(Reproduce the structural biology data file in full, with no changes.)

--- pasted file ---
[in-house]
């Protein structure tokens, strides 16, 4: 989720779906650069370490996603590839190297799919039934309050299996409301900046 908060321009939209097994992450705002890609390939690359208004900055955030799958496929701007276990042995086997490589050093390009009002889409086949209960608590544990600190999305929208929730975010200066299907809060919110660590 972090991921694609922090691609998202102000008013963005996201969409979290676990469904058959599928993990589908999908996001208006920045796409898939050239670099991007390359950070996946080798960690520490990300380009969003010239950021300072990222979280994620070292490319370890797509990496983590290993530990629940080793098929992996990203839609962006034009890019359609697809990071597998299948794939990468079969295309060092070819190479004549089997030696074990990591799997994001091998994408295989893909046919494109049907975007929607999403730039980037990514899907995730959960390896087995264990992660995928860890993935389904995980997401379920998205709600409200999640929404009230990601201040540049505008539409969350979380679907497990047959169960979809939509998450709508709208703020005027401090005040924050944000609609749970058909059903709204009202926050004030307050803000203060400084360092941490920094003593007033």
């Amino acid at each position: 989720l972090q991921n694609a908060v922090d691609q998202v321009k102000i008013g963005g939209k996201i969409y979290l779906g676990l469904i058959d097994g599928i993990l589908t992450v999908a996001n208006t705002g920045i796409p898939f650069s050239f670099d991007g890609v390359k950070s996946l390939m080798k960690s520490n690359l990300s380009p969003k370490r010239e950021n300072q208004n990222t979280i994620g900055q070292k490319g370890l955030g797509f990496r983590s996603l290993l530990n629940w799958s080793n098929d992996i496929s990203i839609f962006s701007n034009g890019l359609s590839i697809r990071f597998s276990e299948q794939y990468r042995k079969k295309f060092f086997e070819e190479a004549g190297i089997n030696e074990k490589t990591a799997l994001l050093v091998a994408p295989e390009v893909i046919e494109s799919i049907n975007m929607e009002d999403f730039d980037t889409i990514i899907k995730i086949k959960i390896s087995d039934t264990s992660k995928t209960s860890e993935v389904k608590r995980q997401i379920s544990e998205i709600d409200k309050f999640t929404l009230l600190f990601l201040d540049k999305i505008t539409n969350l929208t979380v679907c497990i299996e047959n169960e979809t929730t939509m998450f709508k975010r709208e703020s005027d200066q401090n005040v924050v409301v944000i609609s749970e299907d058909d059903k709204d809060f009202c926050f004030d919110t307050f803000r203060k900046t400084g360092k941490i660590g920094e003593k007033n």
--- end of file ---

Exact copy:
[in-house]
């Protein structure tokens, strides 16, 4: 989720779906650069370490996603590839190297799919039934309050299996409301900046 908060321009939209097994992450705002890609390939690359208004900055955030799958496929701007276990042995086997490589050093390009009002889409086949209960608590544990600190999305929208929730975010200066299907809060919110660590 972090991921694609922090691609998202102000008013963005996201969409979290676990469904058959599928993990589908999908996001208006920045796409898939050239670099991007390359950070996946080798960690520490990300380009969003010239950021300072990222979280994620070292490319370890797509990496983590290993530990629940080793098929992996990203839609962006034009890019359609697809990071597998299948794939990468079969295309060092070819190479004549089997030696074990990591799997994001091998994408295989893909046919494109049907975007929607999403730039980037990514899907995730959960390896087995264990992660995928860890993935389904995980997401379920998205709600409200999640929404009230990601201040540049505008539409969350979380679907497990047959169960979809939509998450709508709208703020005027401090005040924050944000609609749970058909059903709204009202926050004030307050803000203060400084360092941490920094003593007033």
């Amino acid at each position: 989720l972090q991921n694609a908060v922090d691609q998202v321009k102000i008013g963005g939209k996201i969409y979290l779906g676990l469904i058959d097994g599928i993990l589908t992450v999908a996001n208006t705002g920045i796409p898939f650069s050239f670099d991007g890609v390359k950070s996946l390939m080798k960690s520490n690359l990300s380009p969003k370490r010239e950021n300072q208004n990222t979280i994620g900055q070292k490319g370890l955030g797509f990496r983590s996603l290993l530990n629940w799958s080793n098929d992996i496929s990203i839609f962006s701007n034009g890019l359609s590839i697809r990071f597998s276990e299948q794939y990468r042995k079969k295309f060092f086997e070819e190479a004549g190297i089997n030696e074990k490589t990591a799997l994001l050093v091998a994408p295989e390009v893909i046919e494109s799919i049907n975007m929607e009002d999403f730039d980037t889409i990514i899907k995730i086949k959960i390896s087995d039934t264990s992660k995928t209960s860890e993935v389904k608590r995980q997401i379920s544990e998205i709600d409200k309050f999640t929404l009230l600190f990601l201040d540049k999305i505008t539409n969350l929208t979380v679907c497990i299996e047959n169960e979809t929730t939509m998450f709508k975010r709208e703020s005027d200066q401090n005040v924050v409301v944000i609609s749970e299907d058909d059903k709204d809060f009202c926050f004030d919110t307050f803000r203060k900046t400084g360092k941490i660590g920094e003593k007033n």